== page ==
# Determine whether or not something is a subspace

1. Mar 7, 2009

### kesun

I guess this kind of topic should belong here. :|

My understanding of the subspace still isn't solid enough, so I want to know what I know so far is at least correct.

By definition, a set of vectors S of Rn is called a subspace of Rn iff for all vectors (I will call them x):
1) (x+y) $$\in$$ S and
2) kx $$\in$$ S.

Also, the solution set of a homogeneous system is always a subspace.

When I encounter problems such as determine whether or not {(x1,x2,x3)|x1x2=0} is a subspace of its corresponding Rn, I would approach this problem as such:

Since the set has only three vectors, then it's in R3, first of all; then I check for 1): Suppose a set of vectors Y {(y1,y2,y3)|y1y2=0}, then (S+Y)=x1x2+y1y2=0+0=0; for 2): kS=(kx1)(kx2)=(k0)(k0)=0. Therefore it is a subspace of R3.

Is my way of solving this problem correct?

2. Mar 7, 2009

### yyat

So far so good...

The equations also need to be linear.

You mean the vectors have three components. The set contains an infinite number of vectors.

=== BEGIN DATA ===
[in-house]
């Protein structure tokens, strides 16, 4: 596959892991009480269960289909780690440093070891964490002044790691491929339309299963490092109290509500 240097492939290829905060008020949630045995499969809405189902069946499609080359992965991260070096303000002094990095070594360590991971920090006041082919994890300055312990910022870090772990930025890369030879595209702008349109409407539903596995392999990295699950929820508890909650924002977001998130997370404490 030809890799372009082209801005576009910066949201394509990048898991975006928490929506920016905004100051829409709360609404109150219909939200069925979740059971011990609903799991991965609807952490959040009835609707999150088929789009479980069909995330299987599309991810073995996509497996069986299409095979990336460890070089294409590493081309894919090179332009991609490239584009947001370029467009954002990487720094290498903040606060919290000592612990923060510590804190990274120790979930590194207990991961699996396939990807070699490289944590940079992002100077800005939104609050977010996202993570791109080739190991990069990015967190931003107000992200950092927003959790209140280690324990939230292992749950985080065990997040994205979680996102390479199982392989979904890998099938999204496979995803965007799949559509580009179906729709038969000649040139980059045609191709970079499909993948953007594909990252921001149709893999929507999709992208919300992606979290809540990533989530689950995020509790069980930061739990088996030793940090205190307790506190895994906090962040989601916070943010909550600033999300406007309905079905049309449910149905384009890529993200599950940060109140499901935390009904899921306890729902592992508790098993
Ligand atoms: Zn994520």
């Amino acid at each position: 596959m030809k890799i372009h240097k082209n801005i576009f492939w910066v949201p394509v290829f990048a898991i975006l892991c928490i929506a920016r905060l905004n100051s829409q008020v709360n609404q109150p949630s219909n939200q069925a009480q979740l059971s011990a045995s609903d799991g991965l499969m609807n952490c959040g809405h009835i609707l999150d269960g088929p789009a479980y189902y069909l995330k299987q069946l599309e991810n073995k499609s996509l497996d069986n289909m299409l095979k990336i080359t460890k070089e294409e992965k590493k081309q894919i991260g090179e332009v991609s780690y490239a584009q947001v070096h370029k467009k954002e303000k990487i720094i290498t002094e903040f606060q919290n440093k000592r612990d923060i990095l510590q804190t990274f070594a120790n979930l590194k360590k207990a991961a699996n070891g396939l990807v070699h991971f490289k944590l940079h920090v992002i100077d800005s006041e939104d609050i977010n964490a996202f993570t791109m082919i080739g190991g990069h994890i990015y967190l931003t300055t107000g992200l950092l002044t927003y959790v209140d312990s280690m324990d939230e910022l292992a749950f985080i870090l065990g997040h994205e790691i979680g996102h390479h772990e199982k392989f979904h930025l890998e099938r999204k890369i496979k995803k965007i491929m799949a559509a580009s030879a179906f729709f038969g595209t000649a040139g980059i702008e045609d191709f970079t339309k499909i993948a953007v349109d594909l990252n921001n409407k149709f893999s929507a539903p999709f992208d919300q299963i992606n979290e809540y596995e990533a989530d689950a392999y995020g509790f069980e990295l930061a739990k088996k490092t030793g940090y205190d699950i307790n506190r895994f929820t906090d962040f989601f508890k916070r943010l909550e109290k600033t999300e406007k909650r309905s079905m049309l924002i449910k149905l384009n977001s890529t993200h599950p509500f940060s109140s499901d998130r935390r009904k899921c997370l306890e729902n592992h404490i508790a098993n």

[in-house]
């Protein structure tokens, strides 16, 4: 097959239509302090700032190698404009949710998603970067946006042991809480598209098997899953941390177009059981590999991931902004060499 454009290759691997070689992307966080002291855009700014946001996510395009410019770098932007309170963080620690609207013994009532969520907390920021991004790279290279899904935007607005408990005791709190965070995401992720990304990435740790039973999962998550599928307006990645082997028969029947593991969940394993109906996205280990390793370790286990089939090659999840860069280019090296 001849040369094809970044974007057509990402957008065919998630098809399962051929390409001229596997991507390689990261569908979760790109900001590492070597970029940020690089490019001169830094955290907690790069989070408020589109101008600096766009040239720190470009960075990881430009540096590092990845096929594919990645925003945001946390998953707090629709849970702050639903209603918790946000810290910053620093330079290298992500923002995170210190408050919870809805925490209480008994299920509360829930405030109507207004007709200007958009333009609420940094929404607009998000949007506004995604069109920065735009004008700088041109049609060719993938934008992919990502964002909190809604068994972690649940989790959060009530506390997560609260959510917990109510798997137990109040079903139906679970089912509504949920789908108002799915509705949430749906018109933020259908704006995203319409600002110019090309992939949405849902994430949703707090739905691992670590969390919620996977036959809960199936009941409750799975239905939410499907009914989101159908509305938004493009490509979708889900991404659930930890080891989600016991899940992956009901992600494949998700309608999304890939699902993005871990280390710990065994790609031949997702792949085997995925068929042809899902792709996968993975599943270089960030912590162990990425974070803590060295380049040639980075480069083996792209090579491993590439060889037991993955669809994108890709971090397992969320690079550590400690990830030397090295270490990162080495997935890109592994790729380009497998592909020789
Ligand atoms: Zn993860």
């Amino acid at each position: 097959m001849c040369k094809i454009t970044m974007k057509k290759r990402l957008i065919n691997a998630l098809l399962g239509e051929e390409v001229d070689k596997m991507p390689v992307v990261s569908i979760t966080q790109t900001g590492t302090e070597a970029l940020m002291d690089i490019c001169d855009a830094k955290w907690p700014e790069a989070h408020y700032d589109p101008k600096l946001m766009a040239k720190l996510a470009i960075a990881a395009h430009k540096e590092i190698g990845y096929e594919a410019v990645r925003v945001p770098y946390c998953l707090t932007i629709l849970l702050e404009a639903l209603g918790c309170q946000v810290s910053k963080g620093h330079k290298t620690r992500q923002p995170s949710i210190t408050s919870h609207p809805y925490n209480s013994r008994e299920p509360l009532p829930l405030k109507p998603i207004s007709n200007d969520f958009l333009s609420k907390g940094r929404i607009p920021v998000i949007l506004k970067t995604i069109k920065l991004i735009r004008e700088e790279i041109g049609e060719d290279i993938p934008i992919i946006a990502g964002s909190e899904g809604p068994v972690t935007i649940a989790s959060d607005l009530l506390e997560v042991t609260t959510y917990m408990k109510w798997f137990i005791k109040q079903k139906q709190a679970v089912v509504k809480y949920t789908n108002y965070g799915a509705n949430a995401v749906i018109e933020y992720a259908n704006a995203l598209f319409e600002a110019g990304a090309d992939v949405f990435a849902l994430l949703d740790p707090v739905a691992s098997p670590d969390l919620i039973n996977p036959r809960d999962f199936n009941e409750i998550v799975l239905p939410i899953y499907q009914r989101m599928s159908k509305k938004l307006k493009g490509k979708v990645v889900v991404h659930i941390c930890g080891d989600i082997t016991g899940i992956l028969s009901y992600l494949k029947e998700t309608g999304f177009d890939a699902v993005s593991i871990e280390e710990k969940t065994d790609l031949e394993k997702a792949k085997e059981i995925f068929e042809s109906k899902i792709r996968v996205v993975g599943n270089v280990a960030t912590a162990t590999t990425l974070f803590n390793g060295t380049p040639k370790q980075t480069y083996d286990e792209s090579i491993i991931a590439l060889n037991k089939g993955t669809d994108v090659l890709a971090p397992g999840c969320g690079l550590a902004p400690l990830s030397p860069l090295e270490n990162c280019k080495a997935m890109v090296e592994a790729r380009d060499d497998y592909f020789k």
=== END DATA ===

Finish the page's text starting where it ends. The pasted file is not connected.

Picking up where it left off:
No, the set $$S=\{(x_1,x_2,x_3)|x_1x_2=0\}$$ is not a subspace. Try finding $$x,y\in S$$ such that $$x+y$$ is not an element of S.

3. Mar 7, 2009

### kesun

OHHH DAMN! Is it that (x1+y1)(x2+y2) = x1x2+y1x2+x1y2+y1y2? No that definitely ain't the subspace of it..! Am I correct about that?

4. Mar 7, 2009

### Dick

Be concrete. v1=(1,0,0) is in the subspace, and so is v2=(0,1,0). Is v1+v2?

5. Mar 7, 2009

### kesun

Oh, I see. I may need to confirm a few more examples to be sure that I am apply this theorem correctly.

Now suppose {x$$\in$$R5 | ||x||2 $$\geq$$ 0}. First of all, it concerns R5. Since ||x|| is the norm of the vector, which is the same thing as the distance of the vector, so it will always be greater or equal to 0. Since this does not require the outcome to be a specific value(like it did in the previous one, which was 0), is it safe to conclude that this is a subspace of R5?

6. Mar 7, 2009

### Dick

Unless I'm misunderstanding your notation, for ANY vector x in R^5, ||x||^2>=0. So your subspace is ALL of R^5.

7. Mar 7, 2009

### kesun

That's exactly how it stated in this book..So this IS a subspace of R5, right?

8. Mar 7, 2009

### Dick

R^5 is a subspace of R^5. Sure.